GHERGHINOIU v. ATCO PROPERTIES MANAGEMENT INC

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Supreme Court, Appellate Division, First Department, New York.

Nicolae GHERGHINOIU, et al., Plaintiffs-Respondents, v. ATCO PROPERTIES & MANAGEMENT, INC., Defendant-Appellant.

Decided: August 17, 2006

FRIEDMAN, J.P., SULLIVAN, WILLIAMS, SWEENY, McGUIRE, JJ. Havkins Rosenfeld Ritzert & Varriale, LLP, New York (Gail L. Ritzert of counsel), for appellant. Altier & Vogt, LLC, New York (Philip P. Vogt of counsel), for respondents.

Order, Supreme Court, New York County (Judith J. Gische, J.), entered February 23, 2005, which denied defendant's motion for summary judgment dismissing the complaint, unanimously reversed, on the law, without costs, the motion granted and the complaint dismissed.   The Clerk is directed to enter judgment accordingly.

Plaintiff Gherghinoiu seeks to recover against defendant for personal injuries sustained while working at a premises owned by his employer, Hemmerdinger Corporation.   Hemmerdinger employees allegedly performed, inter alia, construction, alteration, demolition and repair work at the premises under the supervision of defendant, which alleges that it is the managing agent of the property, an alter ego of Hemmerdinger, and this plaintiff's special employer.   Having previously recovered from Hemmerdinger for these injuries pursuant to the Workers' Compensation Law, he now seeks recovery from defendant under Labor Law § 200, § 240(1) and § 241(6).

 Defendant was entitled to summary judgment since it made the requisite prima facie showing that Gherghinoiu was its special employee, who was unable to demonstrate the existence of any triable issue of material fact.   The affidavit of Leonard Bernacke, treasurer of both defendant and Hemmerdinger Corporation, established, among other things, that Gherghinoiu and the other maintenance workers, though listed as employees of Hemmerdinger, were directed and controlled on a daily basis by defendant's employees and executives, who had the exclusive right to hire and fire them at this job site;  that the highest position within Hemmerdinger, other than the directors and officers, was foreman, whose duties entailed supervising plaintiff and the other maintenance workers and who received daily direction from defendant concerning the duties, projects and tasks that the maintenance workers were to perform;  that the payroll and all other operating expenses of the two entities were paid from a single, joint bank account;  and that defendant and Hemmerdinger were issued a single workers' compensation policy and paid a single insurance premium for it.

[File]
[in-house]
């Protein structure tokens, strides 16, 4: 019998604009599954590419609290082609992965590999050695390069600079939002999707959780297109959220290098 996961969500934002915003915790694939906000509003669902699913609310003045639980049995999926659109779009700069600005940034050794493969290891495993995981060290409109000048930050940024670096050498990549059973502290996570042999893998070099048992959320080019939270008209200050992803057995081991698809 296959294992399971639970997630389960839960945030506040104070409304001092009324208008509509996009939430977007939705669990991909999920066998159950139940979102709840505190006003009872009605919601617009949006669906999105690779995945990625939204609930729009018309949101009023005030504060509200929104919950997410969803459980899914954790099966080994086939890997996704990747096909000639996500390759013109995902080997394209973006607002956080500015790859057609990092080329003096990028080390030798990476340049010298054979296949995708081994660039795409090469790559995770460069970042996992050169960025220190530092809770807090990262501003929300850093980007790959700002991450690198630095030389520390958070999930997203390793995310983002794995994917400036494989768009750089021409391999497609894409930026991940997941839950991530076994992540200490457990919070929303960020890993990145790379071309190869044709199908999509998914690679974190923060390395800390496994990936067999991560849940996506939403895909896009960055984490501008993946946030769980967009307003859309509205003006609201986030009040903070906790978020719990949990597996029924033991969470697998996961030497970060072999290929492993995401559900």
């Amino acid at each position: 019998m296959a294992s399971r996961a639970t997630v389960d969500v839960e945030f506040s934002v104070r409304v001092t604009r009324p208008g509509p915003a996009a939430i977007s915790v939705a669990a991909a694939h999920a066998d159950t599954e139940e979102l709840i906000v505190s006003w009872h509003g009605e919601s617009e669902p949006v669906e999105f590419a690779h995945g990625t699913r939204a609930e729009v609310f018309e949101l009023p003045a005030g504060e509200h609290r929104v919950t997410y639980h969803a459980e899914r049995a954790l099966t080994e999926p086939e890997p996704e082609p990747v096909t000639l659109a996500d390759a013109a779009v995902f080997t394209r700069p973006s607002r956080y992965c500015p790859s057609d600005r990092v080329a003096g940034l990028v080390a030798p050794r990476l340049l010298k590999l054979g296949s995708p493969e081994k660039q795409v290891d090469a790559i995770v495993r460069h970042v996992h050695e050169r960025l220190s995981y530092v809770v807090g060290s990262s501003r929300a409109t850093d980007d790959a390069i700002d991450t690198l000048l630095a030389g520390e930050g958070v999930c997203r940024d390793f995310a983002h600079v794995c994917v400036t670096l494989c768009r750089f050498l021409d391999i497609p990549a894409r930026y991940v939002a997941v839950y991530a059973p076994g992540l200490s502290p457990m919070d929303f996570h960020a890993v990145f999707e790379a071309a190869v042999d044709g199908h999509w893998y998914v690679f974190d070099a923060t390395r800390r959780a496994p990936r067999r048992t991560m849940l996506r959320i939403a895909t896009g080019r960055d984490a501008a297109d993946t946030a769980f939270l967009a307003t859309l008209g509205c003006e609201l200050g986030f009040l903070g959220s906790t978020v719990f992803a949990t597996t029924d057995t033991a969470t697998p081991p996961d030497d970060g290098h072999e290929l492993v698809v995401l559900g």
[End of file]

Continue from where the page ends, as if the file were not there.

Such affidavit, based on personal knowledge, was competent to satisfy defendant's burden as the proponent of summary judgment (Karczewicz v. 473 Owners Corp., 272 A.D.2d 137, 708 N.Y.S.2d 10 [2000] ) as well as factually sufficient here to establish that defendant was Gherghinoiu's special employer (see Thompson v. Grumman Aerospace Corp., 78 N.Y.2d 553, 557-558, 578 N.Y.S.2d 106, 585 N.E.2d 355 [1991] [control and direction of the manner, details and ultimate result of employee's work is “significant and weighty” in determining existence of a special employment relationship];  Ramnarine v. Memorial Ctr. for Cancer & Allied Diseases, 281 A.D.2d 218, 219, 722 N.Y.S.2d 493 [2001];  Karczewicz, supra, 272 A.D.2d 137, 708 N.Y.S.2d 10).   Gherghinoiu's affidavit failed to refute defendant's contentions and was not inconsistent with them.   For example, he admitted that defendant's employees controlled the Hemmerdinger employees at the premises where he worked, directing them to perform maintenance and repairs and subsequently ascertaining that such work was satisfactorily done.   Moreover, the assertions that Gherghinoiu, who was in no position to have personal knowledge of the entities' corporate relationship, was unaware of the nature of defendant's connection with Hemmerdinger and never considered himself an employee of defendant or consented to a special employment relationship, are essentially irrelevant here (see Black v. Loomis, 236 A.D.2d 338, 654 N.Y.S.2d 19 [1997] ).

Hemmerdinger and defendant were issued a single, valid, workers' compensation insurance policy that insured both entities.   Inasmuch as plaintiff was defendant's special employee, receiving benefits under said policy, his claims against defendant are barred under Workers' Compensation Law § 11 and § 29(6) (see Thompson, 78 N.Y.2d at 560, 578 N.Y.S.2d 106, 585 N.E.2d 355).

In view of the foregoing, defendant's remaining contentions are academic.